‘Litle herd gromes piping in the wind’
The Shepheardes Calender, The House of Fame and ‘La Compleynt’
in Rereading Chaucer and Spenser
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The Dedicatory Epistle to The Shepheardes Calendar tells us that the ‘newe poet’ wrote with the ‘sound of ancient poets ringing in his ears’. The Calendar’s scholarly apparatus figures Chaucer as a pastoral poetic progenitor, aligned with Virgil. In the eclogues proper, however, precise reference to Chaucer’s words and phrases are scarce. The most precise recall are the lines in the February eclogue about little herdgrooms piping in broom bushes from The House of Fame. Yet, for a reader whose ears are tuned to Chaucerian pitch, these lines cause problems. Those little herdgrooms, piping in their green corn, become enveloped in a musical troupe from Chaucer’s poem that approaches cacophony; pipes become eclipsed by unnameable noise, and the names of Tityrus and Colin Clout are comically disfigured.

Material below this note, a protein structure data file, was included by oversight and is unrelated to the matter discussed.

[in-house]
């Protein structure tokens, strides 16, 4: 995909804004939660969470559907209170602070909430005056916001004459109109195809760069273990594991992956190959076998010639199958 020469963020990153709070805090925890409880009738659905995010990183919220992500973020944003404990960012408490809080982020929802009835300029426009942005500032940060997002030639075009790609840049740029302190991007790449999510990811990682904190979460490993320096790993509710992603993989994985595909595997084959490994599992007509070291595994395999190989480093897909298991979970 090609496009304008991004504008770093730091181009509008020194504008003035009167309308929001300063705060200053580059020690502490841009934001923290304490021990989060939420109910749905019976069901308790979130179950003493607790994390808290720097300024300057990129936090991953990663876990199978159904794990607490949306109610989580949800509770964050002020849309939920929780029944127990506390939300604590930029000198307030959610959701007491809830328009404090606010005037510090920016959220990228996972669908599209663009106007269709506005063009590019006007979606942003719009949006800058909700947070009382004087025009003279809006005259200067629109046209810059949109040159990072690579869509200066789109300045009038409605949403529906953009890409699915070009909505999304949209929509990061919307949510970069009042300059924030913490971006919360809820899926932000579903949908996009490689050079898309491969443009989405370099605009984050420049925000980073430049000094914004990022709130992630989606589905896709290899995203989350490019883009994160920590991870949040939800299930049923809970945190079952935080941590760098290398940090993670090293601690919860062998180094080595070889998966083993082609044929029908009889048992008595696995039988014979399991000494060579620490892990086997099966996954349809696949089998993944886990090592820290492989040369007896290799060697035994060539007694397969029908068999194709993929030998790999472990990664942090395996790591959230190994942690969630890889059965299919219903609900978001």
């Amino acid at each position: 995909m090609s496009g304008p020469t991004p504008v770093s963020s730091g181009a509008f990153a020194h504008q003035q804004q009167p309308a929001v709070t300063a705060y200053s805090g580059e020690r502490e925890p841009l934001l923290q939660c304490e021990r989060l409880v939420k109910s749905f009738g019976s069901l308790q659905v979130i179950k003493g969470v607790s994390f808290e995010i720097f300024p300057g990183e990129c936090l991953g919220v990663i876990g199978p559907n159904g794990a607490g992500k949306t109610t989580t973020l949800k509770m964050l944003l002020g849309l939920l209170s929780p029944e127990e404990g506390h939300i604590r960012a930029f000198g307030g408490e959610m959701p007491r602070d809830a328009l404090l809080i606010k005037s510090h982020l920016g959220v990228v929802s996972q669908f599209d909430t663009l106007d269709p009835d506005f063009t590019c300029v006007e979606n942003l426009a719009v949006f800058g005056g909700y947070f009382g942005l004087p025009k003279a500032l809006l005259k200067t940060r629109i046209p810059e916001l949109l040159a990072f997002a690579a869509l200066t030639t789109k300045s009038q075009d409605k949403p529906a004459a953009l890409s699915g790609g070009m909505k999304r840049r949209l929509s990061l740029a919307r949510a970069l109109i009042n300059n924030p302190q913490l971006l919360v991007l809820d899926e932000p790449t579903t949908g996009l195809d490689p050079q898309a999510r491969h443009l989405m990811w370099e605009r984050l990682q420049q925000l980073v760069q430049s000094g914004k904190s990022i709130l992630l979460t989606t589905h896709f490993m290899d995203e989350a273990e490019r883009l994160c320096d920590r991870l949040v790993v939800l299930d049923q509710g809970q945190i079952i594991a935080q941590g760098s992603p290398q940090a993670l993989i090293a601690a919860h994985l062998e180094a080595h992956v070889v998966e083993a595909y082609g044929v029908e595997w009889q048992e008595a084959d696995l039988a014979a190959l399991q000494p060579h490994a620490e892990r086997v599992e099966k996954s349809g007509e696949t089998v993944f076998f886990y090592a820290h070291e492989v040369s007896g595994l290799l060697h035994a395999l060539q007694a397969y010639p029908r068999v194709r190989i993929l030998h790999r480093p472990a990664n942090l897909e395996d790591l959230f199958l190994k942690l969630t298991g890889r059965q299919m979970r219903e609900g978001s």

Resonance (literary tinnitus) is difficult to regulate. How far does it extend? How do you moderate its volume and tone? If those lines on pipers and herdgrooms ringing in the new poet’s head are not taken directly from Chaucer at all, Chaucer is read as a Chaucerian. If they are taken from Chaucer then Spenser may have recognised Chaucer, not as an illustrious forebear, but as a comedy sparring partner.

Rereading Chaucer and Spenser

Dan Geffrey with the New Poete


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